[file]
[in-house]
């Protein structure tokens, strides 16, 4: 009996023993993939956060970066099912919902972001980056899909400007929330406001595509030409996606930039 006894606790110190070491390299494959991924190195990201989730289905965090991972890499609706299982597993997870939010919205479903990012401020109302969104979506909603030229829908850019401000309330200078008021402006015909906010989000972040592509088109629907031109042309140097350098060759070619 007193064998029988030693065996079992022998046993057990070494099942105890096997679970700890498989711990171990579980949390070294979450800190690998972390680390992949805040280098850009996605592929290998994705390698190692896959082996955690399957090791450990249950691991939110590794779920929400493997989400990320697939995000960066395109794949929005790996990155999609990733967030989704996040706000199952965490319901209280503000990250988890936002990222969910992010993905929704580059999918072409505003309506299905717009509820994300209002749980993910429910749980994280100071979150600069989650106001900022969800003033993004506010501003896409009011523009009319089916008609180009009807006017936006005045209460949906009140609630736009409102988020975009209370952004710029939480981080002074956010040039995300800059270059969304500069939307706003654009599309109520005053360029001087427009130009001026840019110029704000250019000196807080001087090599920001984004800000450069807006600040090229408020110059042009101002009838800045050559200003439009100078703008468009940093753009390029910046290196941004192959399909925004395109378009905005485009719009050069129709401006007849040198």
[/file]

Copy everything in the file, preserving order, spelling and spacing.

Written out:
[in-house]
């Protein structure tokens, strides 16, 4: 009996023993993939956060970066099912919902972001980056899909400007929330406001595509030409996606930039 006894606790110190070491390299494959991924190195990201989730289905965090991972890499609706299982597993997870939010919205479903990012401020109302969104979506909603030229829908850019401000309330200078008021402006015909906010989000972040592509088109629907031109042309140097350098060759070619 007193064998029988030693065996079992022998046993057990070494099942105890096997679970700890498989711990171990579980949390070294979450800190690998972390680390992949805040280098850009996605592929290998994705390698190692896959082996955690399957090791450990249950691991939110590794779920929400493997989400990320697939995000960066395109794949929005790996990155999609990733967030989704996040706000199952965490319901209280503000990250988890936002990222969910992010993905929704580059999918072409505003309506299905717009509820994300209002749980993910429910749980994280100071979150600069989650106001900022969800003033993004506010501003896409009011523009009319089916008609180009009807006017936006005045209460949906009140609630736009409102988020975009209370952004710029939480981080002074956010040039995300800059270059969304500069939307706003654009599309109520005053360029001087427009130009001026840019110029704000250019000196807080001087090599920001984004800000450069807006600040090229408020110059042009101002009838800045050559200003439009100078703008468009940093753009390029910046290196941004192959399909925004395109378009905005485009719009050069129709401006007849040198």